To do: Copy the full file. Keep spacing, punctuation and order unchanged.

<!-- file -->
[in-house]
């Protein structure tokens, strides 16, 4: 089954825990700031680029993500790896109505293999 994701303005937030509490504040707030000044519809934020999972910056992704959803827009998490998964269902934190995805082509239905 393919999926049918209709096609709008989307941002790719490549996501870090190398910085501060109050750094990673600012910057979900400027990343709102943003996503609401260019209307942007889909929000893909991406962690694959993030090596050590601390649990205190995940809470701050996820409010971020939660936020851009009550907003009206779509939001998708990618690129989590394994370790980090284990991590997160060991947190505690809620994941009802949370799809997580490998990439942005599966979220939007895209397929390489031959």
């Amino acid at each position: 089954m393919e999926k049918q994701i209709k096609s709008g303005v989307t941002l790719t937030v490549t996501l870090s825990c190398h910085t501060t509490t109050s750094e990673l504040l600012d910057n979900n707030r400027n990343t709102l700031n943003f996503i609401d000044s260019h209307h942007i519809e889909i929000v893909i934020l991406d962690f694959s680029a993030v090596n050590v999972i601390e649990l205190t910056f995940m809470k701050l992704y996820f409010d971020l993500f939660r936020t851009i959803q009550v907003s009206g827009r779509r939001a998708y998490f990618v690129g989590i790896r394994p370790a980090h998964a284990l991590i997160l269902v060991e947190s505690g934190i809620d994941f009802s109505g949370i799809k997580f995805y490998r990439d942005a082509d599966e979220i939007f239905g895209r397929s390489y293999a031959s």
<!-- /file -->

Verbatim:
[in-house]
């Protein structure tokens, strides 16, 4: 089954825990700031680029993500790896109505293999 994701303005937030509490504040707030000044519809934020999972910056992704959803827009998490998964269902934190995805082509239905 393919999926049918209709096609709008989307941002790719490549996501870090190398910085501060109050750094990673600012910057979900400027990343709102943003996503609401260019209307942007889909929000893909991406962690694959993030090596050590601390649990205190995940809470701050996820409010971020939660936020851009009550907003009206779509939001998708990618690129989590394994370790980090284990991590997160060991947190505690809620994941009802949370799809997580490998990439942005599966979220939007895209397929390489031959």
């Amino acid at each position: 089954m393919e999926k049918q994701i209709k096609s709008g303005v989307t941002l790719t937030v490549t996501l870090s825990c190398h910085t501060t509490t109050s750094e990673l504040l600012d910057n979900n707030r400027n990343t709102l700031n943003f996503i609401d000044s260019h209307h942007i519809e889909i929000v893909i934020l991406d962690f694959s680029a993030v090596n050590v999972i601390e649990l205190t910056f995940m809470k701050l992704y996820f409010d971020l993500f939660r936020t851009i959803q009550v907003s009206g827009r779509r939001a998708y998490f990618v690129g989590i790896r394994p370790a980090h998964a284990l991590i997160l269902v060991e947190s505690g934190i809620d994941f009802s109505g949370i799809k997580f995805y490998r990439d942005a082509d599966e979220i939007f239905g895209r397929s390489y293999a031959s």